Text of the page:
Herald: Who let the drugs out..? Minister Paliencar plays super-cop but where are the rules and the system?
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Who let the drugs out..? Minister Paliencar plays super-cop but where are the rules and the system?

23 Apr 2017 01:50am IST
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23 Apr 2017 01:50am IST

If this is a season of rationalising and bringing order into a world of a chaotic churn which has gripped industries, such as the vexed casino industry, this rationalisation needs to extend to the totally unregulated restaurants, clubs, lounge bars and shacks. Not entirely linked but not totally delinked, is the crackdown on the drug trade, which festers in the same belt which has the largest concentration of night spots.

The issue which was always in the vicinity of the high table on which priorities of Goa were spelt out, finds itself firmly on the high table now, following the new minister for Water Resources and Fisheries Vinod Paliencar – who is the Siolim MLA – on the war path against restaurants/bars/pubs remaining open till the wee hours of the night. This has had two effects. a) Established businesses are feeling threatened and worried that an already beleaguered year for business will plummet if there’s a clamp down. While this worry is genuine, it can be addressed to the satisfaction of both the industry and the need to make the area safe and completely legit. b) There is an underbelly which exists in the northern belt of Anjuna, Chapora, Siolim and Morjim. In this underbelly the business of sale and consumption of drugs happens within the vicinity or even within certain shacks, clubs and bars. But the minister has chosen to target this underbelly within the geographical limits of his Siolim constituency. Within Siolim this underbelly has been clearly ruffled, since its functioning over the last decade was never met with any ministerial intervention or interference. In fact, the passivity bordered almost on complicity.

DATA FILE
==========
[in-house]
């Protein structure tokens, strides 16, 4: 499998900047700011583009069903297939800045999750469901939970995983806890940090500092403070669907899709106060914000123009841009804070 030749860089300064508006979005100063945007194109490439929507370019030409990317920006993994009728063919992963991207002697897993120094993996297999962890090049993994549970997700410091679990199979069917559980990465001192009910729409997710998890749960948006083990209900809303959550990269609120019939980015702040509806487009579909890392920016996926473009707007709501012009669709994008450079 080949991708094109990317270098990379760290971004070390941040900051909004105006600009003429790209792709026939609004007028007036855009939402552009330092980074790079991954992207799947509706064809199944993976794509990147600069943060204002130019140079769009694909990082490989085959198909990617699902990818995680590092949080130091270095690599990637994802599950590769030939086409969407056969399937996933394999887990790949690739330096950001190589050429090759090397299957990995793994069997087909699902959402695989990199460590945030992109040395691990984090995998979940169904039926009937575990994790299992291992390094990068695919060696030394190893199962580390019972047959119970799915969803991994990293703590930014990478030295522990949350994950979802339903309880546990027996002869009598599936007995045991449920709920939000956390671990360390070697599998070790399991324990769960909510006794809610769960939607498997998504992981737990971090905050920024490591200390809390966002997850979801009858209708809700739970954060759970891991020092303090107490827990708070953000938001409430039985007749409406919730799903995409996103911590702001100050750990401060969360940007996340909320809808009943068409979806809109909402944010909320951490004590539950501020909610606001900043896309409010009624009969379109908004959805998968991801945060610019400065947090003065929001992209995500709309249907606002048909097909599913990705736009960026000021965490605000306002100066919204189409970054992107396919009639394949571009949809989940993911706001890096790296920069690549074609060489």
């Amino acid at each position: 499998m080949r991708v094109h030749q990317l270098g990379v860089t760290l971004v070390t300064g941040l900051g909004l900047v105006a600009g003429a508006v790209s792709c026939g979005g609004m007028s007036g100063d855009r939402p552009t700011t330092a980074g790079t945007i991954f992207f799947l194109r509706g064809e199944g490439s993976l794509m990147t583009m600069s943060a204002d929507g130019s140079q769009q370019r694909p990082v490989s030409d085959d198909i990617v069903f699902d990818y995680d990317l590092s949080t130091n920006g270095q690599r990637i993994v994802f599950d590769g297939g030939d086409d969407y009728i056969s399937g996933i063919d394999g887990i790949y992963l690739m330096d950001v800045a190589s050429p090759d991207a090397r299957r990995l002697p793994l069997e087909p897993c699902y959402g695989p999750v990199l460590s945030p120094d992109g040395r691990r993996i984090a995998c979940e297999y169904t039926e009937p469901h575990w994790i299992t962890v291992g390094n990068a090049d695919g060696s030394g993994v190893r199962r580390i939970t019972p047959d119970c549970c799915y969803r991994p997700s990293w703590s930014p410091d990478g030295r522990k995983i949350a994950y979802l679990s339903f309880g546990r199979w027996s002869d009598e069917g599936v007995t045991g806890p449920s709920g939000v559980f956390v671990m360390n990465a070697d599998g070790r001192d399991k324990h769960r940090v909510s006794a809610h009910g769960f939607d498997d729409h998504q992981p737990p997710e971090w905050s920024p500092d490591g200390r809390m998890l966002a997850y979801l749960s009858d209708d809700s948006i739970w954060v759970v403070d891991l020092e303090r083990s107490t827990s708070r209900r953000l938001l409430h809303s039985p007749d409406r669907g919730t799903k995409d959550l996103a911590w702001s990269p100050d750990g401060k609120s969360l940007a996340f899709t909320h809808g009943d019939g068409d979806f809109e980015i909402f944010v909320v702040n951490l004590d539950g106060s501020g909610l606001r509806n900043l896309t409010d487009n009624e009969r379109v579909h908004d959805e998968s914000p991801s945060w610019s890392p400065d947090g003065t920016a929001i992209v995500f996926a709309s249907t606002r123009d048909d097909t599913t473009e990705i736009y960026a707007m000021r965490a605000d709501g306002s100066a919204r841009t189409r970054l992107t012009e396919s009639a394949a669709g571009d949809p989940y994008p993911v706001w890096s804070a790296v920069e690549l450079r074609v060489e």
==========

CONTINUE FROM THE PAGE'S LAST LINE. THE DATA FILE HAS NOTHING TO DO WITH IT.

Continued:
There is a need to look at the two aspects, both in isolation as well as in togetherness.